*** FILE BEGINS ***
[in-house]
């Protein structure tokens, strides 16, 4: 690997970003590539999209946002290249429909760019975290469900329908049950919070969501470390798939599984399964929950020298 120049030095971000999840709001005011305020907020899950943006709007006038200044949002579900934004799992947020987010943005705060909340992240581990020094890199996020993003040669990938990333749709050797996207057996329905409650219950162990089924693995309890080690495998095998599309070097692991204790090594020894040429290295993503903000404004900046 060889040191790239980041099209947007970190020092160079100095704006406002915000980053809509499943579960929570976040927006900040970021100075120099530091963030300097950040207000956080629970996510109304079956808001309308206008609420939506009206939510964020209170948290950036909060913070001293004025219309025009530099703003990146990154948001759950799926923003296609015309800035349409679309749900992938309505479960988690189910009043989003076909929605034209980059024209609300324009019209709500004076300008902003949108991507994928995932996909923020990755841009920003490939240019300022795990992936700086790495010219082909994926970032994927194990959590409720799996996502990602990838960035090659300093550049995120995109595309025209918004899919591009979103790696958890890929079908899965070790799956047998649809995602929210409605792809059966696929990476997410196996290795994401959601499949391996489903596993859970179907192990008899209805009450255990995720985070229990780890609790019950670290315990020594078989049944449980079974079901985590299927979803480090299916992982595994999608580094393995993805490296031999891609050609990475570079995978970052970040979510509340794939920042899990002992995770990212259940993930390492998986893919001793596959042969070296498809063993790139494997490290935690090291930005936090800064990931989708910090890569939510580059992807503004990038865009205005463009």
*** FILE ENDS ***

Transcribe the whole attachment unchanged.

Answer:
[in-house]
């Protein structure tokens, strides 16, 4: 690997970003590539999209946002290249429909760019975290469900329908049950919070969501470390798939599984399964929950020298 120049030095971000999840709001005011305020907020899950943006709007006038200044949002579900934004799992947020987010943005705060909340992240581990020094890199996020993003040669990938990333749709050797996207057996329905409650219950162990089924693995309890080690495998095998599309070097692991204790090594020894040429290295993503903000404004900046 060889040191790239980041099209947007970190020092160079100095704006406002915000980053809509499943579960929570976040927006900040970021100075120099530091963030300097950040207000956080629970996510109304079956808001309308206008609420939506009206939510964020209170948290950036909060913070001293004025219309025009530099703003990146990154948001759950799926923003296609015309800035349409679309749900992938309505479960988690189910009043989003076909929605034209980059024209609300324009019209709500004076300008902003949108991507994928995932996909923020990755841009920003490939240019300022795990992936700086790495010219082909994926970032994927194990959590409720799996996502990602990838960035090659300093550049995120995109595309025209918004899919591009979103790696958890890929079908899965070790799956047998649809995602929210409605792809059966696929990476997410196996290795994401959601499949391996489903596993859970179907192990008899209805009450255990995720985070229990780890609790019950670290315990020594078989049944449980079974079901985590299927979803480090299916992982595994999608580094393995993805490296031999891609050609990475570079995978970052970040979510509340794939920042899990002992995770990212259940993930390492998986893919001793596959042969070296498809063993790139494997490290935690090291930005936090800064990931989708910090890569939510580059992807503004990038865009205005463009």